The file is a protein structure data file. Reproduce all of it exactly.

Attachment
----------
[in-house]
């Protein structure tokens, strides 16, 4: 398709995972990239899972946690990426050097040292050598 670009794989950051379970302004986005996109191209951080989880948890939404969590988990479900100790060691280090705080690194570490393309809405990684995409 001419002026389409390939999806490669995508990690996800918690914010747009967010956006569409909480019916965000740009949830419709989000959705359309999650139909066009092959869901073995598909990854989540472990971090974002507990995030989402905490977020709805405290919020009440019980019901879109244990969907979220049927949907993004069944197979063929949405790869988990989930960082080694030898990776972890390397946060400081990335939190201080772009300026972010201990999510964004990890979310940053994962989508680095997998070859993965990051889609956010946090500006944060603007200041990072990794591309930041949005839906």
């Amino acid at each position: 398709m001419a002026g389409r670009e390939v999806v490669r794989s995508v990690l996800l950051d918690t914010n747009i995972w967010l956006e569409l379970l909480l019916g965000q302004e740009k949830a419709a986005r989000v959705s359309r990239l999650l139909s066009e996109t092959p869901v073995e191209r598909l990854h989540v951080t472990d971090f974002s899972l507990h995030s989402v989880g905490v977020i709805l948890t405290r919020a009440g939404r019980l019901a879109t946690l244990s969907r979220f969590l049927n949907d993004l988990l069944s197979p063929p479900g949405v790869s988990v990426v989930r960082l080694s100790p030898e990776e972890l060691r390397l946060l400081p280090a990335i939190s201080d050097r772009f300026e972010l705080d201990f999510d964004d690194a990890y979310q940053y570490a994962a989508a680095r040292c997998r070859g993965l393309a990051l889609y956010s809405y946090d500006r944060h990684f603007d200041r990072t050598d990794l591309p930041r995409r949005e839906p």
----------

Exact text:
[in-house]
């Protein structure tokens, strides 16, 4: 398709995972990239899972946690990426050097040292050598 670009794989950051379970302004986005996109191209951080989880948890939404969590988990479900100790060691280090705080690194570490393309809405990684995409 001419002026389409390939999806490669995508990690996800918690914010747009967010956006569409909480019916965000740009949830419709989000959705359309999650139909066009092959869901073995598909990854989540472990971090974002507990995030989402905490977020709805405290919020009440019980019901879109244990969907979220049927949907993004069944197979063929949405790869988990989930960082080694030898990776972890390397946060400081990335939190201080772009300026972010201990999510964004990890979310940053994962989508680095997998070859993965990051889609956010946090500006944060603007200041990072990794591309930041949005839906």
């Amino acid at each position: 398709m001419a002026g389409r670009e390939v999806v490669r794989s995508v990690l996800l950051d918690t914010n747009i995972w967010l956006e569409l379970l909480l019916g965000q302004e740009k949830a419709a986005r989000v959705s359309r990239l999650l139909s066009e996109t092959p869901v073995e191209r598909l990854h989540v951080t472990d971090f974002s899972l507990h995030s989402v989880g905490v977020i709805l948890t405290r919020a009440g939404r019980l019901a879109t946690l244990s969907r979220f969590l049927n949907d993004l988990l069944s197979p063929p479900g949405v790869s988990v990426v989930r960082l080694s100790p030898e990776e972890l060691r390397l946060l400081p280090a990335i939190s201080d050097r772009f300026e972010l705080d201990f999510d964004d690194a990890y979310q940053y570490a994962a989508a680095r040292c997998r070859g993965l393309a990051l889609y956010s809405y946090d500006r944060h990684f603007d200041r990072t050598d990794l591309p930041r995409r949005e839906p």